Tuesday, December 3, 2013

The Babylon Gene by Alex Churton #review

Title: The Babylon Gene
Author: Alex Churton
Publisher: Head of Zeus, 2012

Freemasonry certainly provides a fascinating theme to treat in fiction, and it’s clear that Churton is knowledgeable about his subject. Equally fascinating is the Yezidi tribe – an ancient culture predating Islam that has often faced persecution – and it’s obvious Churton has done his research on the topic here too.

Added to this heady mixture is contemporary Middle Eastern conflict – terrorists, dodgy super-scientists and military action – all with plenty of explosions, bullets flying all over the place and the prerequisite bloodshed.

Enter Toby Ashe, our suave, brainy British secret agent. James Bond has nothing on this intellectual. As he is part of a special task force that deals with what they term “oddballs” – essentially a licence for them to indulge in conspiracy theories and solve global mysteries.

Right now he has his hands full looking into the bombing of a Masonic lodge in Istanbul, and very soon he’s wading through an international situation involving illegal genetic research and terrorism, all laced with a healthy dose of religious fundamentalism.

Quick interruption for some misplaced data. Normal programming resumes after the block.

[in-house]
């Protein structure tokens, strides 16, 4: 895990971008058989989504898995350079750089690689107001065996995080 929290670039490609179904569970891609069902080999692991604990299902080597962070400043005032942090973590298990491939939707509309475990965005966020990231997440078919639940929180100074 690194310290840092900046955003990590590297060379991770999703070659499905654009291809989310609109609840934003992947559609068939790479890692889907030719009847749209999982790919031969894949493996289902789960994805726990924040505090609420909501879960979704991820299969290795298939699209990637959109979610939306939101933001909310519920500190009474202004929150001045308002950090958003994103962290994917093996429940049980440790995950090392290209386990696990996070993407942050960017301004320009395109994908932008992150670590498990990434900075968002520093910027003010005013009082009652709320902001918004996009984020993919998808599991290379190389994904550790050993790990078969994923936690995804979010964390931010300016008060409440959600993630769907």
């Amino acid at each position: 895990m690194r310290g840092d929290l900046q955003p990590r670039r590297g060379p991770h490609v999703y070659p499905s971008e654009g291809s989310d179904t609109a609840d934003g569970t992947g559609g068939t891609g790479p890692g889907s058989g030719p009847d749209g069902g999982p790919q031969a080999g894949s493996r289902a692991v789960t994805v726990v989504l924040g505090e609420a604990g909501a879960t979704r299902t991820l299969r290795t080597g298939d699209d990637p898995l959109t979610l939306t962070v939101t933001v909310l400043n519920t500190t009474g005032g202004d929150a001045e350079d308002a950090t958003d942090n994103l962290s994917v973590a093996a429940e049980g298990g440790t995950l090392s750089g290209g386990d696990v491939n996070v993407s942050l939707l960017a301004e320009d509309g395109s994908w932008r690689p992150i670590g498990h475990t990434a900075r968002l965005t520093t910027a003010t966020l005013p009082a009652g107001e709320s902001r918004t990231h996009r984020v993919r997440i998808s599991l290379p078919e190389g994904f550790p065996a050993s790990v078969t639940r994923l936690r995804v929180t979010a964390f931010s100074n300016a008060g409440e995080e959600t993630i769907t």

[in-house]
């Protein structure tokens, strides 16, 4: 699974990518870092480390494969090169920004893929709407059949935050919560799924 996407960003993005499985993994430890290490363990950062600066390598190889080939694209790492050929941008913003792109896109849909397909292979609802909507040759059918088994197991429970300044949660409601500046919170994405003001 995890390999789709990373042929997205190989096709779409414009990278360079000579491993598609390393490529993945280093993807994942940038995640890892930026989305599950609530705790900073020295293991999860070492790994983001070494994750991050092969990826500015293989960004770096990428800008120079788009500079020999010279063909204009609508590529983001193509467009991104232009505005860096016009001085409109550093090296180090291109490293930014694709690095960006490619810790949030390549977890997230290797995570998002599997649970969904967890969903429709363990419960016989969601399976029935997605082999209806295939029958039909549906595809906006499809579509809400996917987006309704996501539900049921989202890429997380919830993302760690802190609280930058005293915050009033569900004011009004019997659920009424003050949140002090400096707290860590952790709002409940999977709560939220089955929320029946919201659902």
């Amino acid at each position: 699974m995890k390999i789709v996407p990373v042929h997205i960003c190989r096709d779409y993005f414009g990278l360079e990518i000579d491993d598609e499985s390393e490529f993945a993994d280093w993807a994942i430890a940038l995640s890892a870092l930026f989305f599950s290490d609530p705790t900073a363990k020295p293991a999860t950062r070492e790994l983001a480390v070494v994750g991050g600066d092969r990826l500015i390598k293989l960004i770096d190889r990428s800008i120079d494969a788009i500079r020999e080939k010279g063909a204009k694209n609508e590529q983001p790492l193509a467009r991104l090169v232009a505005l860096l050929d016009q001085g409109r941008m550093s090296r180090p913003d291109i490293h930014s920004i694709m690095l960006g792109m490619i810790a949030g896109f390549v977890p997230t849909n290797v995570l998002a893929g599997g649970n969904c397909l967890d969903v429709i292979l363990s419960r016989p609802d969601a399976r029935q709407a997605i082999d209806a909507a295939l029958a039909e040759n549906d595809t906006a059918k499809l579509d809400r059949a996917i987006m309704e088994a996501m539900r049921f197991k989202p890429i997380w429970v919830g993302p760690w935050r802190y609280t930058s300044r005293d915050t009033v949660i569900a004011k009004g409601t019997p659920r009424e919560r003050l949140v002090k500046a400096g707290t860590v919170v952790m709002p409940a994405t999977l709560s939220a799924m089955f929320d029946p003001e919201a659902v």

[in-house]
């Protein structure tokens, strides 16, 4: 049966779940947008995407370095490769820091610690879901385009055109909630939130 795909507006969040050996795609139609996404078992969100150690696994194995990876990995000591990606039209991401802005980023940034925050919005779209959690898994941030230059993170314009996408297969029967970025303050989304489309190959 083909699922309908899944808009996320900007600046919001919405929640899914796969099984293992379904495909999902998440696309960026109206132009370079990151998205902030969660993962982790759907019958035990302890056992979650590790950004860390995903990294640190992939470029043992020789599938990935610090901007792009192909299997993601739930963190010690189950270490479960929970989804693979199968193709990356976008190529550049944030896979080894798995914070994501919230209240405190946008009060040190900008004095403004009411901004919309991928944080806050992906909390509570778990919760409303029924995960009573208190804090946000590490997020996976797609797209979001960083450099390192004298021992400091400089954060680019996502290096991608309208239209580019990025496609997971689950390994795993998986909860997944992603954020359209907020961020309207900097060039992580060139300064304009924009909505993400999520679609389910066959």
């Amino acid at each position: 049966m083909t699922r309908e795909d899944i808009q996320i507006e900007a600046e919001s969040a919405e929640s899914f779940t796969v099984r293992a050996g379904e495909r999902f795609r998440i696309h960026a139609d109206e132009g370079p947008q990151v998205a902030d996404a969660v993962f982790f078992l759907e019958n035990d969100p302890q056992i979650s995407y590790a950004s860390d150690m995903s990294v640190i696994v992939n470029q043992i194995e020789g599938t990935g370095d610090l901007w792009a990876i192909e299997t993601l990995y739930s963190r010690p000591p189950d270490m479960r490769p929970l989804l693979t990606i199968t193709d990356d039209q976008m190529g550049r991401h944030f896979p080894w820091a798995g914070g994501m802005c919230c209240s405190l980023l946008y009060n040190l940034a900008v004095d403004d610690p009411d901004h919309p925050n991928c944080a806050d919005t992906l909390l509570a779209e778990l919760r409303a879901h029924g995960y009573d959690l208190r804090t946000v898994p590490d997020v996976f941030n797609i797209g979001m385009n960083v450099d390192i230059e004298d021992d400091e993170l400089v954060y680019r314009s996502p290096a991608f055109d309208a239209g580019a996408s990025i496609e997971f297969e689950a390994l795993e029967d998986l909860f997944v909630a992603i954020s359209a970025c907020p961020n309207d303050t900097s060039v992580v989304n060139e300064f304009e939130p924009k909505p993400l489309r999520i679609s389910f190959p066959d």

This is Churton’s first novel, and it shows. While he’s previously published non-fiction, and is evidently a gifted scholar, this hasn’t translated as successfully into fiction. Granted, if you’re completely drawn into the aforementioned topics of Freemasonry, Yezidi culture and international espionage, you’re probably not going to be bothered by the massive chunks of exposition Churton inserts throughout the novel.

By contrast, there are parts where the text is stripped down to snatches of dialogue that imply that there is some sort of action happening, but it’s left to our imagination. This adds distance to a story, which might work just fine in film but doesn’t translate well to fiction.

The bottom line is that The Babylon Gene suffers from a serious case of “Too Much Awesome” – Churton tries to take on too much instead of focusing and building on a narrower band to produce a tighter, more engaging novel.

There’s some good stuff here, but it gets lost in the crossfire.

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